When Hargun first walked into the psychiatric emergency unit at BC Children’s Hospital, she couldn’t help but feel overcome by an intense mix of emotions.
She was 17 at the time, and her first instinct was to try to convince her nurse that it was all a misunderstanding—that she was feeling better and was ready to go back home.
But her nurse wouldn’t budge.
“When the nurse told me I was going to stay there, the reality of the situation finally sank in,” she says. “At that moment, I questioned whether or not it had been a good decision to tell my psychiatrist how I was feeling.”
What Hargun had told her psychiatrist earlier that day was that she had lost all hope. She’d already been struggling with severe depression for over six months, and she had started feeling like there was only one way out: suicide.
“I had even gone so far as to plan everything out, which looking back is absolutely terrifying,” she says.
Hargun couldn’t know it at the time, but telling her psychiatrist about the depths of her hopelessness was an important step in her path towards recovery.
Although she’d been getting help for her mental health since 2014, she’d had spent the vast majority of the past year and a half hiding her most intense feelings from the people around her.
No one in her social circles and very few family members knew she was battling against debilitating anxiety and depression, and even fewer knew that she had turned to eating disorders and self-injury to numb the emotional pain she was feeling.
“I didn’t feel comfortable enough with anyone to share my feelings or tell them about my unhealthy coping mechanisms, so I pretty much just isolated myself,” she says. “The only people I told about the self-harm and the depths of my depression were people who were paid to listen to me.”
This isolation only made the situation worse. By the end of 2015, her depression was getting more and more intense, along with increasingly persistent suicide idealization, but talking with her family and friends about it seemed practically out of the question.
“Mental health is frowned upon in my culture…South Asian people don’t talk about it and normally don’t get help for it either…”
“Discussing mental health is frowned upon in my culture,” says Hargun. “South Asian people don’t talk about it and normally don’t get help for it either, because they don’t want to be judged by others within the community for seeking support from a mental health care professional.”
Hargun wasn’t alone in this. According to the American Psychological Association, race, ethnicity and culture all shape the rates in which young adults receive help for mental health. This means that mental health disorders affecting youth from visible minority groups often go undiagnosed and untreated, showing that cultural stigma surrounding mental health negatively impacts people’s lives.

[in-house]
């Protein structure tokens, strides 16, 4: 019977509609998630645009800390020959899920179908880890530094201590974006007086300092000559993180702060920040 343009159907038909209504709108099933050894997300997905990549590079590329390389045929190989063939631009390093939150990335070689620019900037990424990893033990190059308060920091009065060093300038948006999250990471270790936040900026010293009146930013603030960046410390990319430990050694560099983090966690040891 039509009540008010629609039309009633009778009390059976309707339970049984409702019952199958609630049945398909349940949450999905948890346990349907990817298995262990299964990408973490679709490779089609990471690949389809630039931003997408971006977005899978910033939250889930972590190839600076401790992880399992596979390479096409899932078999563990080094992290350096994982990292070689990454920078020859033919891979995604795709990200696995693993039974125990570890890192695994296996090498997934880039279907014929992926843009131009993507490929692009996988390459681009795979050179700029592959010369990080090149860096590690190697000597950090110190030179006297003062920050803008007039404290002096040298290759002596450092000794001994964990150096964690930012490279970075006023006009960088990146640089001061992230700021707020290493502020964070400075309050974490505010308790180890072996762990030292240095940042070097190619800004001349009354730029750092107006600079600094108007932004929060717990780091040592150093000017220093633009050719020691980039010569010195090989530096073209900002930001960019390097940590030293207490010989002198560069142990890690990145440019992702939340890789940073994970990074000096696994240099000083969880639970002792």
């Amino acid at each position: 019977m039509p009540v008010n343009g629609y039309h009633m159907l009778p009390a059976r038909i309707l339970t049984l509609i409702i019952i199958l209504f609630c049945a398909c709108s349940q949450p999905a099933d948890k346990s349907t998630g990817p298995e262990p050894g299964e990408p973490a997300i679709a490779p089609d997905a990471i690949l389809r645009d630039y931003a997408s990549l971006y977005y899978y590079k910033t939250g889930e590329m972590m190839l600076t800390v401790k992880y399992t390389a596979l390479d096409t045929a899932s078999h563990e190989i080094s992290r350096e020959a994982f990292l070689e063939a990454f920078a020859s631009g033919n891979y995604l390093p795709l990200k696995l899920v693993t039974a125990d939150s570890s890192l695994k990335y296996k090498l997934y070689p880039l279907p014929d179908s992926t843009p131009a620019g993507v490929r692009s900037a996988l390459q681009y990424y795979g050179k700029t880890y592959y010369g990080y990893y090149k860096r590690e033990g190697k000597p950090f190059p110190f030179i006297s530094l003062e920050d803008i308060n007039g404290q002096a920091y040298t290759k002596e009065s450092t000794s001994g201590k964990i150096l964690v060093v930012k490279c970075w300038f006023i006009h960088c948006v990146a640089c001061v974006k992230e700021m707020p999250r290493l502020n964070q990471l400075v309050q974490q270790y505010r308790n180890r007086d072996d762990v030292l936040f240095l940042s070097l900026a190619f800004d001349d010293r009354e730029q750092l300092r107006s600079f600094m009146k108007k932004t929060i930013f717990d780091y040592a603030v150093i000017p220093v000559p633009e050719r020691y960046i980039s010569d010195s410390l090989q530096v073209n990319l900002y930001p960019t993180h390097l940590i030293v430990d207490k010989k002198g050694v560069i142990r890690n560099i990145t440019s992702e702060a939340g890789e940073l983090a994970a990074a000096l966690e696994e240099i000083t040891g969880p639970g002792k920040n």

For Hargun, not being able to talk to her parents about the extent of her depression for fear that they wouldn’t understand her or would be unnecessarily bothered, led to an immense sense of isolation that fed into her depression and anxiety, intensifying them to a point where suicide seemed like the only escape.
“When this stigma exists, you become really good at hiding things, which is very unhealthy”
“When this stigma exists, you become really good at hiding things, which is very unhealthy,” she says.
Perhaps that’s why when a visit with her psychiatrist ended with Hargun being admitted into the hospital, her parents had no idea what was happening.
“When my mom was first told about the situation, she was completely shocked,” Hargun remembers. “She even said: ‘you were perfectly normal when we came in’.”
Although the experience wasn’t always easy, nearly four years after going into the hospital, Hargun is a changed person.
She’s learned about the importance of speaking with others about her mental health, and eventually found a therapy – Dialectical Behavioural Therapy (DBT) – that continues to help her cope with her depression and anxiety.
Along with ensuring to continue therapy, she has been trying to engage in meaningful work surrounding mental health. She is currently a member of Foundry’s Provincial Youth Advisory Committee, a crisis responder at Kid’s Help Phone, and was previously a member of the Kelty Youth Ambassador program at the Kelty Mental Health Resource Centre at BC Children’s Hospital.
As a member of Foundry’s Provincial Youth Advisory Committee she has had the opportunity to participate in and lead various projects promoting wellness and educating others about the importance of mental health. Along with the meaningful work accompanied with destigmatizing mental health and mental illness, she has been able to use her lived experiences, as a young person of colour, to help create content and write articles that can be found on Foundry’s website.
“My experience taught me so much about mental health, and has made me passionate about making it more visible.”
“My experience taught me so much about mental health, and has made me passionate about making it more visible,” she says.
By shedding light on these issues, she hopes to break the stigma that still surrounds mental health, specifically through the various intersections of her identity, such as being a South Asian woman.
“During my moments of most distress, stigma isolated me, which made my depression more intense,” she says. “I don’t want anyone else to have to deal with that sort of isolation and loneliness.”
This story is part of a series aimed at sharing the experiences of young people across BC. As part of Foundry’s goal to work alongside young people, create connections and promote mental health and wellness, we are creating a platform for young people’s stories to be heard.
This story was originally published in 2018 and has since been updated in June 2020 to better reflect Hargun’s growth and journey in her mental health.
Article by Peter Mothe.
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